If you had oversight of a hospital operating room, would you permit someone to smoke a cigarette in the room while surgery was occurring? How about a crowd of 30 people all smoking? The proposal sounds absurd, of course, and yet every day operating room staff and patients around the United States are exposed to similar smoke with barely an objection to be heard.
Like cigarette smoke, surgical smoke plume contain fine particles of hazardous substances. Despite our best efforts to maintain a sterile environment, doctors, nurses and other operating room staff face exposure to noxious smoke routinely. One study found exposure to surgical smoke can be equivalent to nearly a pack-and-a-half per day habit.
Among the chemicals in surgical smoke are 16 substances from the EPA’s list of prioritized pollutants, other carcinogenic and toxic constituents, as well as transmittable bacteria and viruses. When we hear that roughly 500,000 healthcare workers are exposed to surgical smoke plumes in ORs annually, we should take notice and consider how to mitigate the widespread risks from such exposure.
The challenge is not that we lack viable solutions for surgical smoke — I have used Stryker’s E-SEP surgical pencil to mitigate smoke plume in my operating room for several years. In accordance with the recommendations of a host of professional standards organizations, E-SEP removes smoke at the source, before it has a chance to circulate in the room.
Rather, the challenge regarding surgical smoke is in changing the status quo in surgeons’ OR practices to embrace surgical pencils like the E-SEP.
The greatest risks from surgical smoke exist in ORs where surgeons subscribe to the status quo regarding their procedures. In such cases, the risks from smoke plumes are prevalent, but they are also preventable if the surgeons begin using smoke evacuation devices, like a closed bovie suction unit attached to the tip of the electrocautery device, during their surgeries.
Before I incorporated smoke evacuation tools in the open surgeries I perform, the noxious odor from smoke plumes could make our OR an unpleasant working environment. In addition to the bothersome smell of the surgical smoke, we all faced real health risks from the exposure of the patients, nurses, staff, or myself to the HPV viruses that were potentially in the smoke plumes around us.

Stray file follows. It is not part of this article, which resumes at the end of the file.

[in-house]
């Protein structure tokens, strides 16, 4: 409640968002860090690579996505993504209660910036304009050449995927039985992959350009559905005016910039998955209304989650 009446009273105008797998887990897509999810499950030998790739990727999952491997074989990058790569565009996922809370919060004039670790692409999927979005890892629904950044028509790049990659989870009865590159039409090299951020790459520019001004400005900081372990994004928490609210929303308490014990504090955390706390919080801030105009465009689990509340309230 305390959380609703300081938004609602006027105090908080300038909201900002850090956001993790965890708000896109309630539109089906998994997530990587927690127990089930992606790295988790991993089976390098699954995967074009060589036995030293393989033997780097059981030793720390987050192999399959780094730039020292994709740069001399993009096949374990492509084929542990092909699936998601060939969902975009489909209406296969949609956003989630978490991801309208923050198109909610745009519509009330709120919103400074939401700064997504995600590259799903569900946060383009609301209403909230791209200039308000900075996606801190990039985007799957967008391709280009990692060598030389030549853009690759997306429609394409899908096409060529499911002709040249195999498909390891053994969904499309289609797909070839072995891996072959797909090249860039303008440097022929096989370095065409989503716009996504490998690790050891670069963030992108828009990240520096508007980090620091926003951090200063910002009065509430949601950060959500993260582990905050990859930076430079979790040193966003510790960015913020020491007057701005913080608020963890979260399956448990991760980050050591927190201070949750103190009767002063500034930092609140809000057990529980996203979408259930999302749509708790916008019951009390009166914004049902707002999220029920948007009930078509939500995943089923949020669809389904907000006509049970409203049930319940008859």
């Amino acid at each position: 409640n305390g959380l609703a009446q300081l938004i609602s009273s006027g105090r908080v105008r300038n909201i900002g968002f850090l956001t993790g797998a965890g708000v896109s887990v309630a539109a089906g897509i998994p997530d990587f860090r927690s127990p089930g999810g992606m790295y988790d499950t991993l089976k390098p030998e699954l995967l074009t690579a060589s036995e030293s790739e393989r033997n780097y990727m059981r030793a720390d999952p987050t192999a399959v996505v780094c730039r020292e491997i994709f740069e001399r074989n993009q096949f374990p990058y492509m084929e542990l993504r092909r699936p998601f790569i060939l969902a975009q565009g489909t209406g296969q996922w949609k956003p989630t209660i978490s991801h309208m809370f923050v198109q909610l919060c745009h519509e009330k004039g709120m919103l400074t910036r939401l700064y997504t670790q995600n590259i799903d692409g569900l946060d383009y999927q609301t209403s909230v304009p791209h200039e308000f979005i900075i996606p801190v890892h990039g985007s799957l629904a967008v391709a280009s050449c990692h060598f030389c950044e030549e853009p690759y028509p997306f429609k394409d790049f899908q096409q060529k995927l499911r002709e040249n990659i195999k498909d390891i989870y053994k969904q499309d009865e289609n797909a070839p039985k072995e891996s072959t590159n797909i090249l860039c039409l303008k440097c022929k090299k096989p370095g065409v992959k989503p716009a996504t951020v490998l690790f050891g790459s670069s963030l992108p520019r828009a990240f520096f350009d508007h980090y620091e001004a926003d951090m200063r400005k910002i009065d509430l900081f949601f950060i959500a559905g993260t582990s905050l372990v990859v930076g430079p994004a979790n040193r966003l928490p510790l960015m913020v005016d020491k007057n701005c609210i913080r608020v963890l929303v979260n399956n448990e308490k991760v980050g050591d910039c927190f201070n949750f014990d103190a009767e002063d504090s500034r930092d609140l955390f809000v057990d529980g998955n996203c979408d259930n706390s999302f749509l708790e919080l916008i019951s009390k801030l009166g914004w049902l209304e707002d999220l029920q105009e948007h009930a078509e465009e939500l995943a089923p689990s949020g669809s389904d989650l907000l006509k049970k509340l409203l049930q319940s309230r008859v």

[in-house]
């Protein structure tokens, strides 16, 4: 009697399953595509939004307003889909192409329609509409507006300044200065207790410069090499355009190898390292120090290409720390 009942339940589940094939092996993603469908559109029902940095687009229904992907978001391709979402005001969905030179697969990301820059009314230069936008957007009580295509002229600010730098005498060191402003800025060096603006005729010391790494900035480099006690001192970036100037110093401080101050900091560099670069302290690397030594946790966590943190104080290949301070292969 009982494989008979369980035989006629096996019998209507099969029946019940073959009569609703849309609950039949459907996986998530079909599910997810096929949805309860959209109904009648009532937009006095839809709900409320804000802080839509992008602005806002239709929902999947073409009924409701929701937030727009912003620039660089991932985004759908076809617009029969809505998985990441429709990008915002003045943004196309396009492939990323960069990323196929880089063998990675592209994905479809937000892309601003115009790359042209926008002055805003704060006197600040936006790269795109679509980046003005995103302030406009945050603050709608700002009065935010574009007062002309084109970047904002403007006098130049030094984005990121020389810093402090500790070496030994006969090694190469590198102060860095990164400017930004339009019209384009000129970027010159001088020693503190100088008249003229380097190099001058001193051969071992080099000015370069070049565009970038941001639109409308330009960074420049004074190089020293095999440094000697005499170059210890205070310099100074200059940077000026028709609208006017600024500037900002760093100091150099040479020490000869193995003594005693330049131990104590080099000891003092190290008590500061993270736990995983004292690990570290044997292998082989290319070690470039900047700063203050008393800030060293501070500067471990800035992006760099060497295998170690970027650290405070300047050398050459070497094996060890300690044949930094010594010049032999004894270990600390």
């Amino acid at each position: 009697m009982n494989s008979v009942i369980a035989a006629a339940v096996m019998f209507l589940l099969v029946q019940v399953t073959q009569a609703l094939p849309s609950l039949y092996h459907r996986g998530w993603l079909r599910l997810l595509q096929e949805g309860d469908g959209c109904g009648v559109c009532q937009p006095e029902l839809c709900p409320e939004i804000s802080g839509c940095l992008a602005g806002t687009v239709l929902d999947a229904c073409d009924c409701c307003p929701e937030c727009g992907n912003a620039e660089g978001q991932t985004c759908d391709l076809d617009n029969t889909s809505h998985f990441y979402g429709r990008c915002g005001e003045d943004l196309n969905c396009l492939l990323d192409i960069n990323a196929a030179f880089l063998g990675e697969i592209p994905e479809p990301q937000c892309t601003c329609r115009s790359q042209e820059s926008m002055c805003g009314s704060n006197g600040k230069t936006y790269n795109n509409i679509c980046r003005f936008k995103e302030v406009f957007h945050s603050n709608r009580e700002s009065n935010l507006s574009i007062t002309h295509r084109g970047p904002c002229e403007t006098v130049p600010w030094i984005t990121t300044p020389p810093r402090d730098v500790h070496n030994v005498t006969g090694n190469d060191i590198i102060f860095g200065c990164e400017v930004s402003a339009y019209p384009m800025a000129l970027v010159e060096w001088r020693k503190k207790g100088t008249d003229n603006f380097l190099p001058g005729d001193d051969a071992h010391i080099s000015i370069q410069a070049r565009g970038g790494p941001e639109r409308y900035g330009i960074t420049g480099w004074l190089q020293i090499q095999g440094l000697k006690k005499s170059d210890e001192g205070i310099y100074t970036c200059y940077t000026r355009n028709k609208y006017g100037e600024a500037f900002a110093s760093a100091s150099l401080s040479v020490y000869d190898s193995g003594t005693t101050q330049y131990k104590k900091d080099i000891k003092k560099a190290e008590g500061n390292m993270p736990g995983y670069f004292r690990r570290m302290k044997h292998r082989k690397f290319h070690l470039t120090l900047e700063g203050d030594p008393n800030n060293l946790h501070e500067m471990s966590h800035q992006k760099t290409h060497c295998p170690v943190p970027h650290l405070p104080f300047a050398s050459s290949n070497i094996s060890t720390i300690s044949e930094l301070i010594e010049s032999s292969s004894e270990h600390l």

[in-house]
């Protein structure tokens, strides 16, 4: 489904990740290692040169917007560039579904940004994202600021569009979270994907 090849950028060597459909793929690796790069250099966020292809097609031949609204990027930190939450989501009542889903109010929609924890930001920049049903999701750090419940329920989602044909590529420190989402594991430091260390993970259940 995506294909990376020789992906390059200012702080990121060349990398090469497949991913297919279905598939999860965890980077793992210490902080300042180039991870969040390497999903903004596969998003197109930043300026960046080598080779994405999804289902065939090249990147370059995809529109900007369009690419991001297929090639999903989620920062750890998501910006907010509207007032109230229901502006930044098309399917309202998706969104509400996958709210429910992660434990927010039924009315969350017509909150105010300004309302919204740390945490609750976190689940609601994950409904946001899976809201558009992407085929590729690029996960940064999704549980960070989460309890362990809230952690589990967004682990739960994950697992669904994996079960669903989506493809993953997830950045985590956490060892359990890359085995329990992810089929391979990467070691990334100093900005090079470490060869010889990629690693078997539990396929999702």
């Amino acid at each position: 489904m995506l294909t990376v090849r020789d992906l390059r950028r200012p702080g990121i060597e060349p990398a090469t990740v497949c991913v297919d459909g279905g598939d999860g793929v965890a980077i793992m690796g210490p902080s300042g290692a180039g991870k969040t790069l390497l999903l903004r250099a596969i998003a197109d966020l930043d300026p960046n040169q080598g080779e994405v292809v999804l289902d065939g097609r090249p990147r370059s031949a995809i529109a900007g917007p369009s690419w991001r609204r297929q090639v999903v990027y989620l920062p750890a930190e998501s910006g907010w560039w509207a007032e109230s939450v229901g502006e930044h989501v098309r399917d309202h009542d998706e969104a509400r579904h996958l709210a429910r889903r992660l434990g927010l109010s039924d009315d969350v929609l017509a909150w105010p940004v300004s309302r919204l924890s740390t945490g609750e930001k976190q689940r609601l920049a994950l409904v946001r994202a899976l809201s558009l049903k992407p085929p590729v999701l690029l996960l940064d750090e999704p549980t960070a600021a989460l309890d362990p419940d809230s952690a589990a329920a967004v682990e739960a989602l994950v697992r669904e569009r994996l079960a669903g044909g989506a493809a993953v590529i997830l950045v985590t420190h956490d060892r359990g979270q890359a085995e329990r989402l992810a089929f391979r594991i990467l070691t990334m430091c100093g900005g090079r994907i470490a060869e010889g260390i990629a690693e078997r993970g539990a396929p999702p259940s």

After adapting our tool set two years ago, our OR not only became more pleasant because we no longer had to smell noxious smoke, but everyone in our OR felt more comfortable thanks to the reduced health risks from airborne viruses. Today, my hospital uses smoke evacuation technology in all of the main operating rooms.
Given the benefits of using bovies like the E-SEP for everyone in the OR, why are surgical pencils not more widely adopted by the surgeons performing the roughly 20.4 million surgeries each year that involve electrocautery?
The answer is that many surgeons are averse to change, especially when it concerns how we perform surgical procedures. Given that surgeons are responsible for the well-being of our patients, it is understandable why change is difficult for us to accept in some instances.
However, the use of surgical pencils is an instance where change is necessary. If surgeons display leadership on this issue — such as talking about the dangers of surgical smoke or sharing positive experiences from using bovies in surgeries — it will motivate other surgeons and health-care workers to consider adopting smoke-evacuation into ORs nationwide.
Dr. Ruiz has practiced obstetrics and gynecology in Orange County, Calif., for more than 20 years.